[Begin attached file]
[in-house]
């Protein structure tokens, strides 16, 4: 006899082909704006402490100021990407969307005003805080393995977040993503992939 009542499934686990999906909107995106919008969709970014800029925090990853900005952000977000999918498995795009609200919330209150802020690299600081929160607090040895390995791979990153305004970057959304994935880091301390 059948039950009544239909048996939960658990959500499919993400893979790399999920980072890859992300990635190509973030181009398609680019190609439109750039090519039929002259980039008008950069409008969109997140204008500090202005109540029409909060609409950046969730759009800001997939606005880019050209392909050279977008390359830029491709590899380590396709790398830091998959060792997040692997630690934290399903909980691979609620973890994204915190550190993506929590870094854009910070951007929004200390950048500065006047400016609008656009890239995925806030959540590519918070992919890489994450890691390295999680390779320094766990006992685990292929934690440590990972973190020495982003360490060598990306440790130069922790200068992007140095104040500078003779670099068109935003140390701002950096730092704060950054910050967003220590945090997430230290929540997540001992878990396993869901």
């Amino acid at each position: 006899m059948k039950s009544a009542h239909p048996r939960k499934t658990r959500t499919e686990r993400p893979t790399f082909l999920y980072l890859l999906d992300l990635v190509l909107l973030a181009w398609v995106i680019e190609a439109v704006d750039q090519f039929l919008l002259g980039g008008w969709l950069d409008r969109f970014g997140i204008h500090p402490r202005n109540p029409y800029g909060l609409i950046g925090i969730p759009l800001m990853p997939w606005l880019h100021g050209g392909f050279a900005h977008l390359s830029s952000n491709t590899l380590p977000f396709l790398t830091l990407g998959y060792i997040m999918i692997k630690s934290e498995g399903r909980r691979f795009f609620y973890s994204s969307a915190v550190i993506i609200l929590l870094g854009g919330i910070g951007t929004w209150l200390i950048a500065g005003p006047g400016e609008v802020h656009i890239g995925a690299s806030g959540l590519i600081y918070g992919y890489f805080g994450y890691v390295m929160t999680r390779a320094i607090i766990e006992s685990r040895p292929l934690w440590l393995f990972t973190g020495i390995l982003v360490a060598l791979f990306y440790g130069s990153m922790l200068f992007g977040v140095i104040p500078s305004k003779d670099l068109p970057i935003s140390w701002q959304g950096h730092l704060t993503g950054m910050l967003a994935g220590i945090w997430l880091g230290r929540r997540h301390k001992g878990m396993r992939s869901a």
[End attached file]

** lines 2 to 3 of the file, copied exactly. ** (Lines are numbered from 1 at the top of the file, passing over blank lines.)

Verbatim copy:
């Protein structure tokens, strides 16, 4: 006899082909704006402490100021990407969307005003805080393995977040993503992939 009542499934686990999906909107995106919008969709970014800029925090990853900005952000977000999918498995795009609200919330209150802020690299600081929160607090040895390995791979990153305004970057959304994935880091301390 059948039950009544239909048996939960658990959500499919993400893979790399999920980072890859992300990635190509973030181009398609680019190609439109750039090519039929002259980039008008950069409008969109997140204008500090202005109540029409909060609409950046969730759009800001997939606005880019050209392909050279977008390359830029491709590899380590396709790398830091998959060792997040692997630690934290399903909980691979609620973890994204915190550190993506929590870094854009910070951007929004200390950048500065006047400016609008656009890239995925806030959540590519918070992919890489994450890691390295999680390779320094766990006992685990292929934690440590990972973190020495982003360490060598990306440790130069922790200068992007140095104040500078003779670099068109935003140390701002950096730092704060950054910050967003220590945090997430230290929540997540001992878990396993869901």
């Amino acid at each position: 006899m059948k039950s009544a009542h239909p048996r939960k499934t658990r959500t499919e686990r993400p893979t790399f082909l999920y980072l890859l999906d992300l990635v190509l909107l973030a181009w398609v995106i680019e190609a439109v704006d750039q090519f039929l919008l002259g980039g008008w969709l950069d409008r969109f970014g997140i204008h500090p402490r202005n109540p029409y800029g909060l609409i950046g925090i969730p759009l800001m990853p997939w606005l880019h100021g050209g392909f050279a900005h977008l390359s830029s952000n491709t590899l380590p977000f396709l790398t830091l990407g998959y060792i997040m999918i692997k630690s934290e498995g399903r909980r691979f795009f609620y973890s994204s969307a915190v550190i993506i609200l929590l870094g854009g919330i910070g951007t929004w209150l200390i950048a500065g005003p006047g400016e609008v802020h656009i890239g995925a690299s806030g959540l590519i600081y918070g992919y890489f805080g994450y890691v390295m929160t999680r390779a320094i607090i766990e006992s685990r040895p292929l934690w440590l393995f990972t973190g020495i390995l982003v360490a060598l791979f990306y440790g130069s990153m922790l200068f992007g977040v140095i104040p500078s305004k003779d670099l068109p970057i935003s140390w701002q959304g950096h730092l704060t993503g950054m910050l967003a994935g220590i945090w997430l880091g230290r929540r997540h301390k001992g878990m396993r992939s869901a």